I was really shocked that he was so down-to-earth. I even texted friends when I first met him — I was like, “Yo, hey, just in case I get chased down the hall with a chainsaw, this is what I’m doing for the next hour.” [Laughs.] I kind of expected to go and hang out with someone I was a fan of and probably never talk to him again, and the fact that I’m now friends with Bret Easton Ellis, it’s the coolest thing in the world! You know, every time we have dinner and start talking, in my head I go, “This is Bret Easton Ellis. That’s really cool.”

There are some allusions to Fifty Shades of Grey here, which we know Bret was really into for a while: Your character’s name is Christian, and he’s very controlling sexually and in other ways. What do you make of the whole Fifty Shades of Grey phenomenon? Why do you think women are so interested in a character like Christian Grey?
It’s sexy. I mean, I can’t speak for women because I’m not a woman, but from what I know of Christian Grey, he’s a dashing, handsome man with a stoic exterior, and there’s a soft side inside of him — he’s Harlequin 2.0, if you will. He’s a man in control, and he needs a woman with a magic vagina who changes him and unlocks him, and unlocks the sweet part inside of this untouchable man. I mean, I haven’t read the entire thing yet — if I got a call saying, “We want you to read for this movie,” obviously I’d read all three books from cover to cover — but from what I’ve read, the 21st-century titillation factor is just a new twist on your classic romance novels. Twilight has the same thing.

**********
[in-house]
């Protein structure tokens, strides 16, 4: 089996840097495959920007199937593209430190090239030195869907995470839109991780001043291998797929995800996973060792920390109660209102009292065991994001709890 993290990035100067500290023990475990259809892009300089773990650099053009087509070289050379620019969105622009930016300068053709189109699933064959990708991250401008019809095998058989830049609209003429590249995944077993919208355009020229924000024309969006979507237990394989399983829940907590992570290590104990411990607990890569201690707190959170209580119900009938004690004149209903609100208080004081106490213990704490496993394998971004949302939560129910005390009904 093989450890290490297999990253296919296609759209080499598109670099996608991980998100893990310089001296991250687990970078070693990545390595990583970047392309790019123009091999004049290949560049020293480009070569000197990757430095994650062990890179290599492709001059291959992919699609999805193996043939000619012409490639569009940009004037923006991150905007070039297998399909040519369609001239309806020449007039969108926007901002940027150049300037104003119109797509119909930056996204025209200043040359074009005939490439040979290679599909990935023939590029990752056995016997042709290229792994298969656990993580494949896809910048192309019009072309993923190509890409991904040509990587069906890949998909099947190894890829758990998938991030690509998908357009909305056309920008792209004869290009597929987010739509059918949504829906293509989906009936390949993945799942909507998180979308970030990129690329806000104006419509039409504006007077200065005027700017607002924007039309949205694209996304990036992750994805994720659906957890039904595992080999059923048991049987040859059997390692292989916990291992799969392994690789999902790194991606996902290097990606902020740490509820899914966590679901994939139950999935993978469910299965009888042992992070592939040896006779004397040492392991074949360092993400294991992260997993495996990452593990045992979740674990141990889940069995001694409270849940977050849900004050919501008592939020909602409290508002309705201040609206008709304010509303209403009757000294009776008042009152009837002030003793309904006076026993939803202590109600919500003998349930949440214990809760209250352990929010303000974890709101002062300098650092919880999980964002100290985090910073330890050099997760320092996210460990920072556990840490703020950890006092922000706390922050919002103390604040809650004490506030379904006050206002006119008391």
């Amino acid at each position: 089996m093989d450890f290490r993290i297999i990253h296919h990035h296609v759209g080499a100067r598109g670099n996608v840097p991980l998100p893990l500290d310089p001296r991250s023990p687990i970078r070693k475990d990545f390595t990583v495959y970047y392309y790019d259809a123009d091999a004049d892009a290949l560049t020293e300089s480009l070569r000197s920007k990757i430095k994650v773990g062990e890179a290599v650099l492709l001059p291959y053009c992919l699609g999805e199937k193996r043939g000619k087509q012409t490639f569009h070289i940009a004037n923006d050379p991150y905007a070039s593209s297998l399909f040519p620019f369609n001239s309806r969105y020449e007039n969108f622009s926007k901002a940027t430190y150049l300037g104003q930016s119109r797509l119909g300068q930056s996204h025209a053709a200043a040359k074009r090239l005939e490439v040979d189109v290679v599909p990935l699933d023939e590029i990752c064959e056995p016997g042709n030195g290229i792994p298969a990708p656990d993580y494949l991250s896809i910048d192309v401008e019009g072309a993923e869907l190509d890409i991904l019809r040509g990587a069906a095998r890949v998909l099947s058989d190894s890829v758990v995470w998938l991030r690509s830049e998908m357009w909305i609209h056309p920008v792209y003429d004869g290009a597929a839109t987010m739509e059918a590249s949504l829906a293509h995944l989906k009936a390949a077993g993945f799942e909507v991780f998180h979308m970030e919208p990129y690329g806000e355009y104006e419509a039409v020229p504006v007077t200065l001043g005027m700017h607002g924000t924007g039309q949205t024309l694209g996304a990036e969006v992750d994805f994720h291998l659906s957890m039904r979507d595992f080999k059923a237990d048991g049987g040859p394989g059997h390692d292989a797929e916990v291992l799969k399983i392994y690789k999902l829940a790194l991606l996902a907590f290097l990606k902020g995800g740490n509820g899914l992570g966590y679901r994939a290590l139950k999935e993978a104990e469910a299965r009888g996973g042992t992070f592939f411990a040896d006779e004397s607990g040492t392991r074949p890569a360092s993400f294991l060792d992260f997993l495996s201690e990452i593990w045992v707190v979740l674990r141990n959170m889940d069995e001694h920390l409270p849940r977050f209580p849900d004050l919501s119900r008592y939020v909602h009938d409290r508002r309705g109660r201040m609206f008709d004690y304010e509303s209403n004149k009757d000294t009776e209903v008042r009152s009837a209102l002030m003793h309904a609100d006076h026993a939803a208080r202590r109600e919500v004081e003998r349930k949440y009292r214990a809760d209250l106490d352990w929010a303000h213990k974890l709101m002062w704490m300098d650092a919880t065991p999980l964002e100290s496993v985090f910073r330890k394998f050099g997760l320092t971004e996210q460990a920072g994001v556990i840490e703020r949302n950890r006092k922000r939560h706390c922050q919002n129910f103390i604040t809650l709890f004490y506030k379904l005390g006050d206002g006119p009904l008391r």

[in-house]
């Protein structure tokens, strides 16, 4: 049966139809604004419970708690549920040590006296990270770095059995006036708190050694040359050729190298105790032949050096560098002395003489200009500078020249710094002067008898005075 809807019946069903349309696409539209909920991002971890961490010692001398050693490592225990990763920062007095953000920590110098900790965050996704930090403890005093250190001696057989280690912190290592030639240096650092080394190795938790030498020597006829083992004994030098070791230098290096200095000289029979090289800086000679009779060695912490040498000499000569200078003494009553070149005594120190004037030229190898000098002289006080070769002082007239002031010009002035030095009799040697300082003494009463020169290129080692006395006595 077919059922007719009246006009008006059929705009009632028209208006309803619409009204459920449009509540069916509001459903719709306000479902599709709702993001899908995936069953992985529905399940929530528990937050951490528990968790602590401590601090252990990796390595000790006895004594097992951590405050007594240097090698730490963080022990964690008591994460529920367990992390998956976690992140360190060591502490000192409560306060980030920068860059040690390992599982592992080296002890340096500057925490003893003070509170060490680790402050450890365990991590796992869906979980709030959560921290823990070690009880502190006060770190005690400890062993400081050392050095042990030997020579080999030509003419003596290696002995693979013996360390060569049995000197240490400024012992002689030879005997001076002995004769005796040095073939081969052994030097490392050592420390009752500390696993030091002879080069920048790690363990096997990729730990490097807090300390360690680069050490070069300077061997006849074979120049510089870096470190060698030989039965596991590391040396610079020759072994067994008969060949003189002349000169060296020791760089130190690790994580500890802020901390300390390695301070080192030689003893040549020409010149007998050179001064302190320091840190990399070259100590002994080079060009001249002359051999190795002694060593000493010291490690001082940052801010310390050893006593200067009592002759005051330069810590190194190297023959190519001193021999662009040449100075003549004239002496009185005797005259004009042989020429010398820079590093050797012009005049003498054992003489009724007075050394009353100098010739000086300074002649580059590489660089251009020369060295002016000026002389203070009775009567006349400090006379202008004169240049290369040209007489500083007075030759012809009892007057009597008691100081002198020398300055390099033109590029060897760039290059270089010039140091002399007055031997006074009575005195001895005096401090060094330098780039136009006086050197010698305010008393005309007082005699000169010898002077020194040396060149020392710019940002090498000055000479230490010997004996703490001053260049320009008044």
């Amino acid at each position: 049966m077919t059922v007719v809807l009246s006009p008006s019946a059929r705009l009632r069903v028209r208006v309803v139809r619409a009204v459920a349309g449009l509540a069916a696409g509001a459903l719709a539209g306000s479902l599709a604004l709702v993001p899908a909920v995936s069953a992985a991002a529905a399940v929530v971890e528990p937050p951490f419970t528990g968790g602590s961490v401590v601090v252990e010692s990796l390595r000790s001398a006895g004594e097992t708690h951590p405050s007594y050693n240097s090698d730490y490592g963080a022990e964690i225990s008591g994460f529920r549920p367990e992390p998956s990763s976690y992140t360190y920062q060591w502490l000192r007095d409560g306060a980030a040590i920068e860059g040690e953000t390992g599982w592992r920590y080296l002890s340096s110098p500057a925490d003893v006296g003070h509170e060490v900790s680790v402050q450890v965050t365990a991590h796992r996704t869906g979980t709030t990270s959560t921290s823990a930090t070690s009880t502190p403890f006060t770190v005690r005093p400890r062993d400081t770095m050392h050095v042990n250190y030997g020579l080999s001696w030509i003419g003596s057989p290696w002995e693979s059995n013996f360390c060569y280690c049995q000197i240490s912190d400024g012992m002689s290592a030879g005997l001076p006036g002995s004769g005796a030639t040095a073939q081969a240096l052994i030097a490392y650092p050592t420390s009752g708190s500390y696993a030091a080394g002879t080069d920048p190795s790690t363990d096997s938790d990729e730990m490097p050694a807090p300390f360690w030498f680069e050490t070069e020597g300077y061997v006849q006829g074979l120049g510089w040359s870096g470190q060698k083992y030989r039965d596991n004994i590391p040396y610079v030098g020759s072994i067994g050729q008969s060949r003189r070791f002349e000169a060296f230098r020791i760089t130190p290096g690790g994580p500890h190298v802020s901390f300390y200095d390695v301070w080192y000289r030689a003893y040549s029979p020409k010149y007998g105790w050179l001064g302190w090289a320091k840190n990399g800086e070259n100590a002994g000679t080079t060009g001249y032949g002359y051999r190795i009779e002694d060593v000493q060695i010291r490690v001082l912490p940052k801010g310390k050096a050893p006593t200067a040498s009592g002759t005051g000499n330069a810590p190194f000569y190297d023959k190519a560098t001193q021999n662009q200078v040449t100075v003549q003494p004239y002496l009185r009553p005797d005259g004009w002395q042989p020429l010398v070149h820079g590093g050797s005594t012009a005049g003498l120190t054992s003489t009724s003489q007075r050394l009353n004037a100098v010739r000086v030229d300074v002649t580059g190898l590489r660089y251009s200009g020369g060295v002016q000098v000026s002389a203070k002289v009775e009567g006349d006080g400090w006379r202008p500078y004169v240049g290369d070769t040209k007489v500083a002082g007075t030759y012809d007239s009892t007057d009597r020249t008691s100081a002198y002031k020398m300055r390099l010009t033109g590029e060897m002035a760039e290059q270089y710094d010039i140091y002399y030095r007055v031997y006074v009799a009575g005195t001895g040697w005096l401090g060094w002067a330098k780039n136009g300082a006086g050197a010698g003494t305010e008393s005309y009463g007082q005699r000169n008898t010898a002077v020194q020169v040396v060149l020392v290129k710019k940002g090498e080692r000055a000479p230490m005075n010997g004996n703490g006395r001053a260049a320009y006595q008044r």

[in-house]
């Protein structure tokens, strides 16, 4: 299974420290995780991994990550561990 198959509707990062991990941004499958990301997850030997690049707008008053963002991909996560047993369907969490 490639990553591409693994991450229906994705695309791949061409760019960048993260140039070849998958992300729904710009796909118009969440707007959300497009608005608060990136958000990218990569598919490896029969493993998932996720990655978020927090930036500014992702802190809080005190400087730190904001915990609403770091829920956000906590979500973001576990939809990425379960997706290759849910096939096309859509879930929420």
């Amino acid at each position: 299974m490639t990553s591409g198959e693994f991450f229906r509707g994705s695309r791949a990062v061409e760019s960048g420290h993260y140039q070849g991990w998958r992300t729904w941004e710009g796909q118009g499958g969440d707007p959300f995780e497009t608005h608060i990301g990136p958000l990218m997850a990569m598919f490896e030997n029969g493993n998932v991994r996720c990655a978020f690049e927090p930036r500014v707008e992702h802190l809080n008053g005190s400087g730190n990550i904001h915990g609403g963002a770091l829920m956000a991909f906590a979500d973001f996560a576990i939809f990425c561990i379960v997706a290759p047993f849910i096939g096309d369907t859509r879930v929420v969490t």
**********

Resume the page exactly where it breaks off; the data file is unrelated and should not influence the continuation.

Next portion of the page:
You have a healthy skepticism about Hollywood … is that just something that comes with having grown up in Pasadena?
I think so. From a young age, I was offered acting opportunities. I mean, it’s L.A.: I feel like everyone who grows up here runs into some kind of producer, at some point. Or you see the kid who does a couple of commercials and wants to hold onto that life and ends up working at Starbucks trying to get another acting gig because he gave up on school after he made, like, $500,000 before the age of twelve, and now he’s eighteen and has no money and a drug problem. In L.A., I feel like you see stuff like that all the time. I’ve been seeing movie stars since I was born.

You’ve done scenes with Sasha Grey in the past, who capitalized on her porn notoriety with a role in a micro-budget indie — The Girlfriend Experience — that was also directed by a notable auteur. She’s since gone on to an acting career that included a role in Entourage. Have you talked to her about your own foray into Hollywood?
Sasha Grey has not engaged with anyone in pornography for a really long time. That’s, like, the name that is not said in this business. I don’t have anything against her, but in the adult-film world she has a very bad reputation for many reasons. The reality is that she was 18 when she started doing porn and between 18 and 23 her goals changed, and she wants to do different things now. Actually, my ex-girlfriend and her have the same manager, and her manager dropped her because in the Entourage meeting, apparently she had this whole freakout about how porn ruined her life. The second they left the meeting, in the elevator, she was like, “I think I’ll get the part now.” And the manager was like, “Are you serious? You just said that porn ruined your life and you’re just laughing about it now? What was that, fake?” You know, when she was 18, she wanted to be Belladonna, and she pushed the envelope and got dirty and nasty and all of this stuff, and then she wanted to be like Jenna Jameson and be glamorous, and then she wanted to do acting. I’m sure that in the time between I’m 27 and 35, I’m going to have a bunch of different goals and change my opinions on things. Maybe when I’m 50, what’s going to make me happy is making balloon animals on the beach. [Laughs.]

James Deen on The Canyons and Social Anxiety